Sunday, November 28, 2010

Great Wall

The gauzy Great Wall website does little to prepare for the real life color of this restaurant, located at 440 East Colfax Avenue. Prior to even reaching the door, patrons run a gauntlet of one of Colfax’s more interesting corners. An on-again, off-again area for crack dealing, it is also situated across the street from the Rosslyn Bar and Grill, a rough and tumble bar that fills plenty of bar stools, whether it is 7:30 AM or 7:30 PM.
Yet, the intention is food, and not the environment as it exists beyond the walls of the restaurant. Unfortunately, life inside does not differ significantly from life outside. Upon entry one is immediately confronted with the counter, with a full view of the kitchen and the myriad of ways that food can be fried.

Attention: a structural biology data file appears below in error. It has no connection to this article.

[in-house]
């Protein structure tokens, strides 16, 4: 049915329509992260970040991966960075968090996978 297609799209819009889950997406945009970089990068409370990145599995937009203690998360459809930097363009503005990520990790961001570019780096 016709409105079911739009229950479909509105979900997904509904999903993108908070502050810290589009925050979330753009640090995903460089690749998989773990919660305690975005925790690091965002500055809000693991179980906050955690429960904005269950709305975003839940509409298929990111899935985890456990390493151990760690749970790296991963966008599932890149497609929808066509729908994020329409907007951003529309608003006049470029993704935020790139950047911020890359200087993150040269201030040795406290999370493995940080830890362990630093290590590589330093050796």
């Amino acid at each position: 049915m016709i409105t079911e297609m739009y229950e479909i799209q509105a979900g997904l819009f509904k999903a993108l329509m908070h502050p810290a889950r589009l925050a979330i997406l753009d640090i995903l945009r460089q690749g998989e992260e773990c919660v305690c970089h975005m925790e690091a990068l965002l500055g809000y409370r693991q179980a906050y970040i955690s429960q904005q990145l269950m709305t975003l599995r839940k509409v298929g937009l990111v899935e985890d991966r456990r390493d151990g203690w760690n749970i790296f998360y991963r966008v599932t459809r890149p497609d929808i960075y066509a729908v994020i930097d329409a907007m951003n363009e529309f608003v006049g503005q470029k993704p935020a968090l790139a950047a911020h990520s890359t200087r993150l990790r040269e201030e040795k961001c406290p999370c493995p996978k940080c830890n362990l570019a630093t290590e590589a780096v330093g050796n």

The service is brisk, efficient, and will not be mistaken for friendly. Sodas, well as one would expect, they are not free, but I can only assume given the crowd that gravitates towards the corner at its entrance, this must stated, as well as the cost of refills.
The seating area is small and an amusing mash up of formica, padded booths and tables for two. Simple fluorescent light does little to hide the lack of cleanliness and fan blades lazily spin beneath the weight of their dusty exterior.
Back to the food, which sadly lacked the degree of flavor of either the location or the service. The chicken lo mein, usually a safe choice, was an oily pile of noodles with a minimal amount of protein or vegetables. The shrimp rolls, possessing a single shrimp amidst a bed of greasy cabbage, were not worth finishing. In search of the silver lining? The food was served fast and was cheap, meaning I did not wait long to be disappointed, nor was it costly.
This place has many fans, my friends among them, but when confronted with a food that soy sauce cannot save, I do not envision a return trip.

Great Wall Chinese on Urbanspoon

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